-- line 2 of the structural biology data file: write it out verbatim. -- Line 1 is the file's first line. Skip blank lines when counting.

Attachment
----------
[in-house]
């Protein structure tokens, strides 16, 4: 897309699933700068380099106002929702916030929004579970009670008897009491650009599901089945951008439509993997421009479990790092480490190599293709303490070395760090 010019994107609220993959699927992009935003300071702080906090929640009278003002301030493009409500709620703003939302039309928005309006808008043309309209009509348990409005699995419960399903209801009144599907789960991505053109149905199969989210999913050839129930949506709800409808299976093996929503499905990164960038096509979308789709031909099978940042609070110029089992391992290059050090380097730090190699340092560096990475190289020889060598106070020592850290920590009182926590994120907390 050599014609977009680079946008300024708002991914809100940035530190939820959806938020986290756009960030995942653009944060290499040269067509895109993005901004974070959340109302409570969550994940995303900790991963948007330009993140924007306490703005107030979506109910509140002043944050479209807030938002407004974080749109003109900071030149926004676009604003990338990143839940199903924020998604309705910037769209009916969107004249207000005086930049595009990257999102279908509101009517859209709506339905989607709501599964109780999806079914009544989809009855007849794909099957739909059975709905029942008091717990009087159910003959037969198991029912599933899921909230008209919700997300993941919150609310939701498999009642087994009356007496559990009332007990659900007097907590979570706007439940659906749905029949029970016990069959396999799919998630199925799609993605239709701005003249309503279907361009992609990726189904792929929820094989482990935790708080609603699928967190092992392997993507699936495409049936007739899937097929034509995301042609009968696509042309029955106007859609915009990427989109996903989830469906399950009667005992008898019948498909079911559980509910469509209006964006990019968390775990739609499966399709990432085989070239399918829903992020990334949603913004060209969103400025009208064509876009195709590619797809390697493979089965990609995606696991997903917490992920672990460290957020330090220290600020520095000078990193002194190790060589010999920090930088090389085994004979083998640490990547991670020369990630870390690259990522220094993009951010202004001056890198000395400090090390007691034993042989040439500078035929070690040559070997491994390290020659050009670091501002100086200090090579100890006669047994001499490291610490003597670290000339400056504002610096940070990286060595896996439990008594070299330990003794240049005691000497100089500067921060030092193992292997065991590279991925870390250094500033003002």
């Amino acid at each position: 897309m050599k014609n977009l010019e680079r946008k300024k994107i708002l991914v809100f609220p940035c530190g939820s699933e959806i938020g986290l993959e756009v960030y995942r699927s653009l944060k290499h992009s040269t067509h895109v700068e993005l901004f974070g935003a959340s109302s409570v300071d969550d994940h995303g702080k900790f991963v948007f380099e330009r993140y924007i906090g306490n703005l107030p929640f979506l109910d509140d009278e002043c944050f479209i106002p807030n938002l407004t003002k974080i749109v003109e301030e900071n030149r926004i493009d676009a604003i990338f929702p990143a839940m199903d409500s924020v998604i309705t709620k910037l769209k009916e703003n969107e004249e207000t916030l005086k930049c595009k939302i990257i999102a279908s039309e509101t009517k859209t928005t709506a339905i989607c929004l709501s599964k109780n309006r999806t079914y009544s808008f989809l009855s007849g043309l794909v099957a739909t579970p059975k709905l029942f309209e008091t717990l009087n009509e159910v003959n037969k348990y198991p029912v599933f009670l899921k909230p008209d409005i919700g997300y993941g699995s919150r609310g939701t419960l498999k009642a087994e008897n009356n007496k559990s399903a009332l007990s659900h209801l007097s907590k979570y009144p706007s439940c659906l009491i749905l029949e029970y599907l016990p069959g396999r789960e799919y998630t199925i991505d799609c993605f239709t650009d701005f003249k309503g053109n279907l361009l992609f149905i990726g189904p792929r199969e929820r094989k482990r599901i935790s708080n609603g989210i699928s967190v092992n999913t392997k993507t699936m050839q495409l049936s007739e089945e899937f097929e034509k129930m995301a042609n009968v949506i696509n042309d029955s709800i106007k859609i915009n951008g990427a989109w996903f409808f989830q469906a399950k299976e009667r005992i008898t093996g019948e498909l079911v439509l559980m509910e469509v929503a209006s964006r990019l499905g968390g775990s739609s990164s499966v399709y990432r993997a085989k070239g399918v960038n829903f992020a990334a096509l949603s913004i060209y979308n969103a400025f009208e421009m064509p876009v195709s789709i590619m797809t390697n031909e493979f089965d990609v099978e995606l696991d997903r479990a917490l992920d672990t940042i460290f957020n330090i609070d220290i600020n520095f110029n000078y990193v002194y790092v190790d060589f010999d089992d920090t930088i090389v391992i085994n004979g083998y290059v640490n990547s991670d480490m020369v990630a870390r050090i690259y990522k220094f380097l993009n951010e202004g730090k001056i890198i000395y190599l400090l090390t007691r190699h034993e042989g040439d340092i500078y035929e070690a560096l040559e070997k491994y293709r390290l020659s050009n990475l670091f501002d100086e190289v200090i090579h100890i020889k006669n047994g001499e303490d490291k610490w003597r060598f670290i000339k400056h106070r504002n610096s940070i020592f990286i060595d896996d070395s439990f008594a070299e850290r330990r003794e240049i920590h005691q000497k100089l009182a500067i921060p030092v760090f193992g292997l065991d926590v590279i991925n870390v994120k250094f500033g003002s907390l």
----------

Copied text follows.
């Protein structure tokens, strides 16, 4: 897309699933700068380099106002929702916030929004579970009670008897009491650009599901089945951008439509993997421009479990790092480490190599293709303490070395760090 010019994107609220993959699927992009935003300071702080906090929640009278003002301030493009409500709620703003939302039309928005309006808008043309309209009509348990409005699995419960399903209801009144599907789960991505053109149905199969989210999913050839129930949506709800409808299976093996929503499905990164960038096509979308789709031909099978940042609070110029089992391992290059050090380097730090190699340092560096990475190289020889060598106070020592850290920590009182926590994120907390 050599014609977009680079946008300024708002991914809100940035530190939820959806938020986290756009960030995942653009944060290499040269067509895109993005901004974070959340109302409570969550994940995303900790991963948007330009993140924007306490703005107030979506109910509140002043944050479209807030938002407004974080749109003109900071030149926004676009604003990338990143839940199903924020998604309705910037769209009916969107004249207000005086930049595009990257999102279908509101009517859209709506339905989607709501599964109780999806079914009544989809009855007849794909099957739909059975709905029942008091717990009087159910003959037969198991029912599933899921909230008209919700997300993941919150609310939701498999009642087994009356007496559990009332007990659900007097907590979570706007439940659906749905029949029970016990069959396999799919998630199925799609993605239709701005003249309503279907361009992609990726189904792929929820094989482990935790708080609603699928967190092992392997993507699936495409049936007739899937097929034509995301042609009968696509042309029955106007859609915009990427989109996903989830469906399950009667005992008898019948498909079911559980509910469509209006964006990019968390775990739609499966399709990432085989070239399918829903992020990334949603913004060209969103400025009208064509876009195709590619797809390697493979089965990609995606696991997903917490992920672990460290957020330090220290600020520095000078990193002194190790060589010999920090930088090389085994004979083998640490990547991670020369990630870390690259990522220094993009951010202004001056890198000395400090090390007691034993042989040439500078035929070690040559070997491994390290020659050009670091501002100086200090090579100890006669047994001499490291610490003597670290000339400056504002610096940070990286060595896996439990008594070299330990003794240049005691000497100089500067921060030092193992292997065991590279991925870390250094500033003002």